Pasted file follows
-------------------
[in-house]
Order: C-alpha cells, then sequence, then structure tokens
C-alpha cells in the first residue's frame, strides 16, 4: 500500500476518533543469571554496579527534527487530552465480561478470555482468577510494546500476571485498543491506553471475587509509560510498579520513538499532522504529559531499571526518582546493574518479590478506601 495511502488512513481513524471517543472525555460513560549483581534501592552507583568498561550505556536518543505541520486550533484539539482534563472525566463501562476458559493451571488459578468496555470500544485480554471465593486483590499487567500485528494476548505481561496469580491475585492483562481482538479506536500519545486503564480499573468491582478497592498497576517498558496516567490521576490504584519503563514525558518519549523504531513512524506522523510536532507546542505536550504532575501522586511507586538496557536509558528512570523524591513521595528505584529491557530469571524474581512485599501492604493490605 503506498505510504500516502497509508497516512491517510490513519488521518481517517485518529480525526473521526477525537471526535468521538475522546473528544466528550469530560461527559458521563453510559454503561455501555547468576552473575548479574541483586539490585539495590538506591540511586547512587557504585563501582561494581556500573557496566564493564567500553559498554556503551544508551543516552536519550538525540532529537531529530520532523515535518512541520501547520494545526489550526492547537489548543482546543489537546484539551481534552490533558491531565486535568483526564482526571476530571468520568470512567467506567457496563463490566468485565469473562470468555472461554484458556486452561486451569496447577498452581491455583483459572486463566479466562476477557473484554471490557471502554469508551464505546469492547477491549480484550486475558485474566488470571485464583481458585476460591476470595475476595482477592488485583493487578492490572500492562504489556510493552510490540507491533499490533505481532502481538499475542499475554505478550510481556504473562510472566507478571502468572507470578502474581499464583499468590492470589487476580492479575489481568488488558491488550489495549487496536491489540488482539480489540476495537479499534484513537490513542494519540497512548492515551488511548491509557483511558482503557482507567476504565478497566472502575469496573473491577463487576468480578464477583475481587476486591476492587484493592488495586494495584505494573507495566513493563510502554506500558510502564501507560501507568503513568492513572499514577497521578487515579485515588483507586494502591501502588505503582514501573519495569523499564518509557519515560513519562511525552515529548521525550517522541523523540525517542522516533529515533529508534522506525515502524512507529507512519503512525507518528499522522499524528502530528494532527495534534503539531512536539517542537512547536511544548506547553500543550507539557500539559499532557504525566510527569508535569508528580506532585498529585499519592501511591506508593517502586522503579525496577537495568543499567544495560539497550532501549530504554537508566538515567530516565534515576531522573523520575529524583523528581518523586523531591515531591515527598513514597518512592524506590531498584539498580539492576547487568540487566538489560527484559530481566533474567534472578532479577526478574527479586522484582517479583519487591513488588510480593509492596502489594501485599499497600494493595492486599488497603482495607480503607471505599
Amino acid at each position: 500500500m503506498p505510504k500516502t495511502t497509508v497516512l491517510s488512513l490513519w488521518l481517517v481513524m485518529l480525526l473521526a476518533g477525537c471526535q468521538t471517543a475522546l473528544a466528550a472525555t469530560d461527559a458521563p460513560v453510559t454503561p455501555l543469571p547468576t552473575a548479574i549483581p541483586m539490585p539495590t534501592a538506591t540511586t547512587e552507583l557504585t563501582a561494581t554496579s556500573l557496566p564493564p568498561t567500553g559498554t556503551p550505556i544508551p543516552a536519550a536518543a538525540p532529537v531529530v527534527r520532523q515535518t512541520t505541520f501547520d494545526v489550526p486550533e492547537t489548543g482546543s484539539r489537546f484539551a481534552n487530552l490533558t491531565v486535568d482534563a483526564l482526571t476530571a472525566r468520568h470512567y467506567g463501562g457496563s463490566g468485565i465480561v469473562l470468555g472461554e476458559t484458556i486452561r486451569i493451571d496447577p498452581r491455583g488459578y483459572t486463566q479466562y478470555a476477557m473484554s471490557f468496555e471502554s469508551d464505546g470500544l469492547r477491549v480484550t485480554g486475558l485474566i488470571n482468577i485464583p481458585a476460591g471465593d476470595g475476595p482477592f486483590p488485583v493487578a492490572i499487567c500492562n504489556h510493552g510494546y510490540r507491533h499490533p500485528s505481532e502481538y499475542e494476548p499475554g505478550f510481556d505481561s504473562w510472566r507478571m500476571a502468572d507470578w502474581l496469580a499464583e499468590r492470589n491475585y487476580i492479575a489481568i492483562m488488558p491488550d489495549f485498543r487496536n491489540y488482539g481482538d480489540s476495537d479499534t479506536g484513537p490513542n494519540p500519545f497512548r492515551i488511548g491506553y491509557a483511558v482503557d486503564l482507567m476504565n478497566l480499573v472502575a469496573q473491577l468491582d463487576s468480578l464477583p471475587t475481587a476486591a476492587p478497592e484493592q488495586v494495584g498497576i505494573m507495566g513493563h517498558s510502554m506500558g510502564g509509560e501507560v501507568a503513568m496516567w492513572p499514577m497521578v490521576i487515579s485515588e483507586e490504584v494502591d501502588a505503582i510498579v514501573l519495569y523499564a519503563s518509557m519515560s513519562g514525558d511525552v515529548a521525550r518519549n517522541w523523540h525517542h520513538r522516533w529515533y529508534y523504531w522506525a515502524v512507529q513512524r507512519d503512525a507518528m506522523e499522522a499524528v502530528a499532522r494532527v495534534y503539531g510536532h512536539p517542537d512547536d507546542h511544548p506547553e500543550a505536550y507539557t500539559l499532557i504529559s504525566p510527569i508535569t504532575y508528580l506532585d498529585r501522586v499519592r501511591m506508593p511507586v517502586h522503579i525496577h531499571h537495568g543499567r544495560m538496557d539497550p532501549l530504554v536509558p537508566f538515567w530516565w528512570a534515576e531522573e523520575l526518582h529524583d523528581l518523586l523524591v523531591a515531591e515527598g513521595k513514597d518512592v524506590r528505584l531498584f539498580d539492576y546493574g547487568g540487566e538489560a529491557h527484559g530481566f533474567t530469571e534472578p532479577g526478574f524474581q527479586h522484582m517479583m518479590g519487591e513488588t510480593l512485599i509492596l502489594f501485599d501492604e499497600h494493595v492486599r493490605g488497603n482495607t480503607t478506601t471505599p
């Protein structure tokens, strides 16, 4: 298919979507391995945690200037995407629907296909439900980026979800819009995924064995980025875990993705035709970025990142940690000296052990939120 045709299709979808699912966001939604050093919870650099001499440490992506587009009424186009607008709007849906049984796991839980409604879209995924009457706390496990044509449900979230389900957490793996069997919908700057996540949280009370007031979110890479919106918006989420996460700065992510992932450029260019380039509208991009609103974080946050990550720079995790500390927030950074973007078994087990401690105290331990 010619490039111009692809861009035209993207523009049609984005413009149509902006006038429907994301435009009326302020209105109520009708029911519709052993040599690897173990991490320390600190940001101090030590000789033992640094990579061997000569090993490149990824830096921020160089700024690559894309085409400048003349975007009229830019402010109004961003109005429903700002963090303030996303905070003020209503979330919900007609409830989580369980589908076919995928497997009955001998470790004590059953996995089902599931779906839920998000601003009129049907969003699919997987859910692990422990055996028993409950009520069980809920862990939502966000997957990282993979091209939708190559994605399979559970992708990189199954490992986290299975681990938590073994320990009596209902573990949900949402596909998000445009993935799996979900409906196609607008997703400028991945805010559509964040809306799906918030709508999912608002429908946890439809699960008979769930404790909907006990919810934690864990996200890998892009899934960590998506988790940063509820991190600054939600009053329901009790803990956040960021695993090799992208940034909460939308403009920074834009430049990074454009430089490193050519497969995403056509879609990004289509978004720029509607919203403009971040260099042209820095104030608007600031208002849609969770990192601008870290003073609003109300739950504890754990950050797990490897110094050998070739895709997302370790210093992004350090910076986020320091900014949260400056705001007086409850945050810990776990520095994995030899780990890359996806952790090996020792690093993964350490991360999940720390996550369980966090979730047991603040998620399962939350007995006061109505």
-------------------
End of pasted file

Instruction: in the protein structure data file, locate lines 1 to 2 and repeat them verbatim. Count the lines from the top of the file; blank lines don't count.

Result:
[in-house]
Order: C-alpha cells, then sequence, then structure tokens